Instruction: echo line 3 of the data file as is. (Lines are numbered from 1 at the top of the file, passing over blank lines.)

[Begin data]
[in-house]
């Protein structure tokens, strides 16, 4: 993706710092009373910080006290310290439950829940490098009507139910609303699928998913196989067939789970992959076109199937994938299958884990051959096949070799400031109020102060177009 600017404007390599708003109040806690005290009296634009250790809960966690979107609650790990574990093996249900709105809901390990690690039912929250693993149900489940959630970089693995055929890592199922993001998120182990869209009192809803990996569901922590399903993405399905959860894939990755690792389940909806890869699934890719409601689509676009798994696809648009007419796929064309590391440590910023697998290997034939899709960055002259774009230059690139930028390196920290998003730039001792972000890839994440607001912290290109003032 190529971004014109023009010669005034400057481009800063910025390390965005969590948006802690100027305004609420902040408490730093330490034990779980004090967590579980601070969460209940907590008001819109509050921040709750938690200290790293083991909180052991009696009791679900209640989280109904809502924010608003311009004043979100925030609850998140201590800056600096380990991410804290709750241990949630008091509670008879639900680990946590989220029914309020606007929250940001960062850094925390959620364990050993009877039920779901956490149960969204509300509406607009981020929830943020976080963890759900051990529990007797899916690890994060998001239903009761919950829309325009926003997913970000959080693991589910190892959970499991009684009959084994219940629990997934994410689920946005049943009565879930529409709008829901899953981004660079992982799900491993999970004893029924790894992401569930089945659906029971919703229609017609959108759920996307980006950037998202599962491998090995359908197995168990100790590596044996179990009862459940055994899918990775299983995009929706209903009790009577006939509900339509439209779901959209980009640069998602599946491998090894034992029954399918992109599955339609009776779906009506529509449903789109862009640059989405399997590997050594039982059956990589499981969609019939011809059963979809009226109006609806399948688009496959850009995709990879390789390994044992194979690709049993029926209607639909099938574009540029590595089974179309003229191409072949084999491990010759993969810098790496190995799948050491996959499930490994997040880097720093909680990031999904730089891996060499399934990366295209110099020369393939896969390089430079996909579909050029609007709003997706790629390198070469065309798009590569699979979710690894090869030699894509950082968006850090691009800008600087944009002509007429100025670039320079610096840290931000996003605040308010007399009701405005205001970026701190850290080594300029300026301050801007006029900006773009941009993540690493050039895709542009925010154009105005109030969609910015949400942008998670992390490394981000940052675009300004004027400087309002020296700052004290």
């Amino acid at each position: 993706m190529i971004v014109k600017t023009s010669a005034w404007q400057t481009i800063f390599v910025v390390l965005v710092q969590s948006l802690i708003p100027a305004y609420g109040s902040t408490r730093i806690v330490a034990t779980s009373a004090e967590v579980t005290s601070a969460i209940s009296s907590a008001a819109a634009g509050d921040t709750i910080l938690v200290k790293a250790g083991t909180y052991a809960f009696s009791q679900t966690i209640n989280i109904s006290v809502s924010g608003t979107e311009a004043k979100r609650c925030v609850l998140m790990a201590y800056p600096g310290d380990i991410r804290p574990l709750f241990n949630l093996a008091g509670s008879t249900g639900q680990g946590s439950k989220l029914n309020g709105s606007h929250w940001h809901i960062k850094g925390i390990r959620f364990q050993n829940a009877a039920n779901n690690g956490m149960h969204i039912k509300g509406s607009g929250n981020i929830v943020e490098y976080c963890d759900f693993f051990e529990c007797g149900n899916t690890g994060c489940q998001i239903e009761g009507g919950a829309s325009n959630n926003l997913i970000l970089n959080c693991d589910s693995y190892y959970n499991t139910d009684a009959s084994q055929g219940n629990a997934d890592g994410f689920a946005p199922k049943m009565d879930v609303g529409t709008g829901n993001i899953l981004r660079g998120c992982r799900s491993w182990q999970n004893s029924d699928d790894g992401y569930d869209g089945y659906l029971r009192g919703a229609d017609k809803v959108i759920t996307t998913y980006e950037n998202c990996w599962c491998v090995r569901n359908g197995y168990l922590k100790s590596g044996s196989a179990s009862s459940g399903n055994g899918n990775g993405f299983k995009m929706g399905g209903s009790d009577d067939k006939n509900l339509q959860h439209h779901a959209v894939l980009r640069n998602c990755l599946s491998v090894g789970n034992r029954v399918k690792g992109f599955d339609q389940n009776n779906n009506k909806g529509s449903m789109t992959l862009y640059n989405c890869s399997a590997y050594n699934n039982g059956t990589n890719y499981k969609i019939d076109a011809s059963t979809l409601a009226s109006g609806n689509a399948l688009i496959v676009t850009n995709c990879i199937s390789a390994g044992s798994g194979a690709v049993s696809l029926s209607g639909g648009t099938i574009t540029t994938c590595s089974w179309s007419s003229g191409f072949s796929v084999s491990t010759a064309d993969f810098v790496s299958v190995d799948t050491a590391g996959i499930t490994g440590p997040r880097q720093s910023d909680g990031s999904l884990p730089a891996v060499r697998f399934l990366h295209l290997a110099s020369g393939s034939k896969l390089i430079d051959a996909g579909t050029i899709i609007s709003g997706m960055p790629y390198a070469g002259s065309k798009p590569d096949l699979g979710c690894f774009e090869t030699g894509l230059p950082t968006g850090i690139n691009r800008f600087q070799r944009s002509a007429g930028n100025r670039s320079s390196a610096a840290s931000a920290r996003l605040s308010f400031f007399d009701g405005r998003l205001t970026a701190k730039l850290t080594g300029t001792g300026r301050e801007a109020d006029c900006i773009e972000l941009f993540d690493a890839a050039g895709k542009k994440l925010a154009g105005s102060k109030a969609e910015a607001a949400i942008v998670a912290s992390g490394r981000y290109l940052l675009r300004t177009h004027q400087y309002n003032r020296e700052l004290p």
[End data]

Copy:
């Amino acid at each position: 993706m190529i971004v014109k600017t023009s010669a005034w404007q400057t481009i800063f390599v910025v390390l965005v710092q969590s948006l802690i708003p100027a305004y609420g109040s902040t408490r730093i806690v330490a034990t779980s009373a004090e967590v579980t005290s601070a969460i209940s009296s907590a008001a819109a634009g509050d921040t709750i910080l938690v200290k790293a250790g083991t909180y052991a809960f009696s009791q679900t966690i209640n989280i109904s006290v809502s924010g608003t979107e311009a004043k979100r609650c925030v609850l998140m790990a201590y800056p600096g310290d380990i991410r804290p574990l709750f241990n949630l093996a008091g509670s008879t249900g639900q680990g946590s439950k989220l029914n309020g709105s606007h929250w940001h809901i960062k850094g925390i390990r959620f364990q050993n829940a009877a039920n779901n690690g956490m149960h969204i039912k509300g509406s607009g929250n981020i929830v943020e490098y976080c963890d759900f693993f051990e529990c007797g149900n899916t690890g994060c489940q998001i239903e009761g009507g919950a829309s325009n959630n926003l997913i970000l970089n959080c693991d589910s693995y190892y959970n499991t139910d009684a009959s084994q055929g219940n629990a997934d890592g994410f689920a946005p199922k049943m009565d879930v609303g529409t709008g829901n993001i899953l981004r660079g998120c992982r799900s491993w182990q999970n004893s029924d699928d790894g992401y569930d869209g089945y659906l029971r009192g919703a229609d017609k809803v959108i759920t996307t998913y980006e950037n998202c990996w599962c491998v090995r569901n359908g197995y168990l922590k100790s590596g044996s196989a179990s009862s459940g399903n055994g899918n990775g993405f299983k995009m929706g399905g209903s009790d009577d067939k006939n509900l339509q959860h439209h779901a959209v894939l980009r640069n998602c990755l599946s491998v090894g789970n034992r029954v399918k690792g992109f599955d339609q389940n009776n779906n009506k909806g529509s449903m789109t992959l862009y640059n989405c890869s399997a590997y050594n699934n039982g059956t990589n890719y499981k969609i019939d076109a011809s059963t979809l409601a009226s109006g609806n689509a399948l688009i496959v676009t850009n995709c990879i199937s390789a390994g044992s798994g194979a690709v049993s696809l029926s209607g639909g648009t099938i574009t540029t994938c590595s089974w179309s007419s003229g191409f072949s796929v084999s491990t010759a064309d993969f810098v790496s299958v190995d799948t050491a590391g996959i499930t490994g440590p997040r880097q720093s910023d909680g990031s999904l884990p730089a891996v060499r697998f399934l990366h295209l290997a110099s020369g393939s034939k896969l390089i430079d051959a996909g579909t050029i899709i609007s709003g997706m960055p790629y390198a070469g002259s065309k798009p590569d096949l699979g979710c690894f774009e090869t030699g894509l230059p950082t968006g850090i690139n691009r800008f600087q070799r944009s002509a007429g930028n100025r670039s320079s390196a610096a840290s931000a920290r996003l605040s308010f400031f007399d009701g405005r998003l205001t970026a701190k730039l850290t080594g300029t001792g300026r301050e801007a109020d006029c900006i773009e972000l941009f993540d690493a890839a050039g895709k542009k994440l925010a154009g105005s102060k109030a969609e910015a607001a949400i942008v998670a912290s992390g490394r981000y290109l940052l675009r300004t177009h004027q400087y309002n003032r020296e700052l004290p």